Short Takes On News & Events

Ain’t No Sunshine Yet For Docs

By Jenny Gold

May 7th, 2012, 9:10 AM

Under the new health law, the payments and freebies given to doctors by drug and medical device companies must be made public on the Web.

But not quite yet.

CMS has announced that the agency will not require companies to collect transparency data before January 1, 2013.  The new timeline is a delay from the original Physician Payments Sunshine Act, which required HHS to come up with final reporting procedures by October 1, 2011. Instead, draft regulations were released in December of 2011; during the following 60-day comment period, CMS was bombarded with more than 300 comments from stakeholders.

In a press statement, Sen. Chuck Grassley, R-Iowa, one of the authors of the Act, called the delay disappointing. “The process has dragged on long past the statutory deadline for implementation.  Consumers need to know more about the financial relationships between their doctors and drug companies sooner rather than later.”

In April, Grassley and co-author Sen. Herb Kohl, D-Wis., wrote a letter to CMS Acting Administrator Marilyn Tavenner, requesting that the final rule be released no later than June, to allow for partial data collection for 2012. Tavenner responded that given the flood of stakeholder comments, “CMS does not believe it is feasible to address all of the remaining issues in such a short time period.”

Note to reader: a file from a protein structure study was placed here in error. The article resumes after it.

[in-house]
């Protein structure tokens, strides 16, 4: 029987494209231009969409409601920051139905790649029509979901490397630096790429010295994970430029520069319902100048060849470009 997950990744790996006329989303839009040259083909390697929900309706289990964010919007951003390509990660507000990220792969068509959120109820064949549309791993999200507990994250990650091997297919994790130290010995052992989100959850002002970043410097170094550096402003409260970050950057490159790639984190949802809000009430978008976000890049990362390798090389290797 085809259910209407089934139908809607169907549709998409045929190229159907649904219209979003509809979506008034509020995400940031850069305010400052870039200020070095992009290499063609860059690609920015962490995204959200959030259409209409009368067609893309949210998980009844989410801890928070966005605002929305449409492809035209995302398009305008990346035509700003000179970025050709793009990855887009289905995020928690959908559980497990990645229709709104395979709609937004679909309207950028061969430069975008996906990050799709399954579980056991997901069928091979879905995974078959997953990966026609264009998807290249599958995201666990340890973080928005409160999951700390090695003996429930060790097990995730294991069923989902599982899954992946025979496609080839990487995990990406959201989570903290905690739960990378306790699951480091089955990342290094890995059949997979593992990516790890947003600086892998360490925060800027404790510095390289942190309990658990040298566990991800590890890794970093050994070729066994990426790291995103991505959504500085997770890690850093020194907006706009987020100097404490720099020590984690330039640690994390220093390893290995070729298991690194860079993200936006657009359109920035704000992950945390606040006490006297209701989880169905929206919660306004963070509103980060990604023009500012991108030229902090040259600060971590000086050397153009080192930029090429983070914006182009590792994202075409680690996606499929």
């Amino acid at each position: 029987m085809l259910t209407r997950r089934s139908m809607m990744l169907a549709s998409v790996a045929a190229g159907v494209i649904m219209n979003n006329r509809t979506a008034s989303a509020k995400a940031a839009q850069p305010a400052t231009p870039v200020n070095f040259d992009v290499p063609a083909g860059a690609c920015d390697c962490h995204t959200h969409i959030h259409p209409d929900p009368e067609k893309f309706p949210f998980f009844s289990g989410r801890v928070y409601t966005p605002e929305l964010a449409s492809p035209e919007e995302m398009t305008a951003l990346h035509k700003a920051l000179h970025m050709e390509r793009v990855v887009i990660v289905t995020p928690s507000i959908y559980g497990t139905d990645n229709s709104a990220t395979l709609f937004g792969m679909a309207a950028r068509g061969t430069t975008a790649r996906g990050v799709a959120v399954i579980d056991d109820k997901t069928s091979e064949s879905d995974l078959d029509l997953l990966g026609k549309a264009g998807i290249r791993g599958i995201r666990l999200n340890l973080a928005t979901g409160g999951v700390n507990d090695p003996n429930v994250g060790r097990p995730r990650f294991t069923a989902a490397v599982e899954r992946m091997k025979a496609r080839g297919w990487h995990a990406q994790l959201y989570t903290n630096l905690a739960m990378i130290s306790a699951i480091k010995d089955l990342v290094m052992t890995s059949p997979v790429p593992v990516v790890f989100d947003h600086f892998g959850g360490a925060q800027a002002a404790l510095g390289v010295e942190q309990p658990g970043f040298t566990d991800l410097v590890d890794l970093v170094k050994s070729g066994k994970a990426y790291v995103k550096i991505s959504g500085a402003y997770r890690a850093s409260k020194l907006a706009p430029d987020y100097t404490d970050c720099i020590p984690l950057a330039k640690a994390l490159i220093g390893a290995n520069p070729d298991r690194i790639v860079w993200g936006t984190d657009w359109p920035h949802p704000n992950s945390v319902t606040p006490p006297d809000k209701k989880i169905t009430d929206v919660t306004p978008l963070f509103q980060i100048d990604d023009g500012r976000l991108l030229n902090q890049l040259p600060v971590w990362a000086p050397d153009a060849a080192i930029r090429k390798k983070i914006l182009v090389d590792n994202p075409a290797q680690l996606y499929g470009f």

Direct marketing by the pharmaceutical industry to medical professionals is estimated at $20 to $57 billion each year, according to the Pew Health Group. Consumer advocates argue that those gifts can influence a doctor’s choice of drugs or treatment for patients. In other words, doctors who receive benefits from drug and device makers are more inclined to prescribe the priciest products.

Several states already require gift disclosures.  Vermont created a reporting requirement in 2002; total payments to physicians in the state dropped 13 percent in fiscal year 2009, according to data released by the attorney general.

In a blog post Thursday, CMS writes that the agency intends to release the final rule for the Sunshine Act later this year.

3 Responses to “Ain’t No Sunshine Yet For Docs”

  1. Sarah says:

    Unlike the rest of the states, Vermont seems to have a lot of honest people with character and integrity who can easily tell right from wrong and then act upon it. The rest of us are mostly greedy and are influenced by money.

  2. Sarah says:

    “Direct marketing by the pharmaceutical industry to medical professionals is estimated at $20 to $57 billion each year, according to the Pew Health Group.”


    Seems to me, gifts and favors to medical professionals, regardless of the source, is ordinary income and should be treated as such by the IRS. Is that so hard to understand? If a doctor does not report such “income”, they should be audited and, if found in violation, appropriately punished.

  3. oncdoc says:

    Where we practice in Texas, all of the big clinics , including ours have prohibited drug company lunches. They no longer give pens, sticky notes etc. and the trips and fancy dinners went out 10 yrs ago. Most of the drug reps I know are doing something else. Not sure what we are going to report. Direct marketing and “gifts” are not the same thing.